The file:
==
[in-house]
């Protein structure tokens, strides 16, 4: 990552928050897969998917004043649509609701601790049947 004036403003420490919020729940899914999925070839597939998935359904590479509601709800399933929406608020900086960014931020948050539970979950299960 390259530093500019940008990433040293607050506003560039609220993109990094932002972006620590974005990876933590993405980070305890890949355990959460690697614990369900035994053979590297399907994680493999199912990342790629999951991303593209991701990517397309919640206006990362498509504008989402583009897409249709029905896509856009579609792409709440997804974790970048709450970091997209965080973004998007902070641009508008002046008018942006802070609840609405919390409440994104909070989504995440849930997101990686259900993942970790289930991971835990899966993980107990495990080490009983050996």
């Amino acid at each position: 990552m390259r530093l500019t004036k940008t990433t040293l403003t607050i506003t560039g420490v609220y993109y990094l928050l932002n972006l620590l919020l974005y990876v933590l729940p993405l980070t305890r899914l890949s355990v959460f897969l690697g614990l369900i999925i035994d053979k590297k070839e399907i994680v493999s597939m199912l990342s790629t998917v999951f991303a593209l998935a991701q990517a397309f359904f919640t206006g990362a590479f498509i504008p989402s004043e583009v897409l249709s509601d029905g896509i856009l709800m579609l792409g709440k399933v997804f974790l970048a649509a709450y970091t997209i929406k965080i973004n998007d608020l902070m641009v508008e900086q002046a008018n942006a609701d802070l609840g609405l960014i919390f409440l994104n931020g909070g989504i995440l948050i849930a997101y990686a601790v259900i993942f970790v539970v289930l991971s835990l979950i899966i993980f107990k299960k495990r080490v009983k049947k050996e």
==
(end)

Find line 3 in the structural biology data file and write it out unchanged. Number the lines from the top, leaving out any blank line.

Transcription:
């Amino acid at each position: 990552m390259r530093l500019t004036k940008t990433t040293l403003t607050i506003t560039g420490v609220y993109y990094l928050l932002n972006l620590l919020l974005y990876v933590l729940p993405l980070t305890r899914l890949s355990v959460f897969l690697g614990l369900i999925i035994d053979k590297k070839e399907i994680v493999s597939m199912l990342s790629t998917v999951f991303a593209l998935a991701q990517a397309f359904f919640t206006g990362a590479f498509i504008p989402s004043e583009v897409l249709s509601d029905g896509i856009l709800m579609l792409g709440k399933v997804f974790l970048a649509a709450y970091t997209i929406k965080i973004n998007d608020l902070m641009v508008e900086q002046a008018n942006a609701d802070l609840g609405l960014i919390f409440l994104n931020g909070g989504i995440l948050i849930a997101y990686a601790v259900i993942f970790v539970v289930l991971s835990l979950i899966i993980f107990k299960k495990r080490v009983k049947k050996e």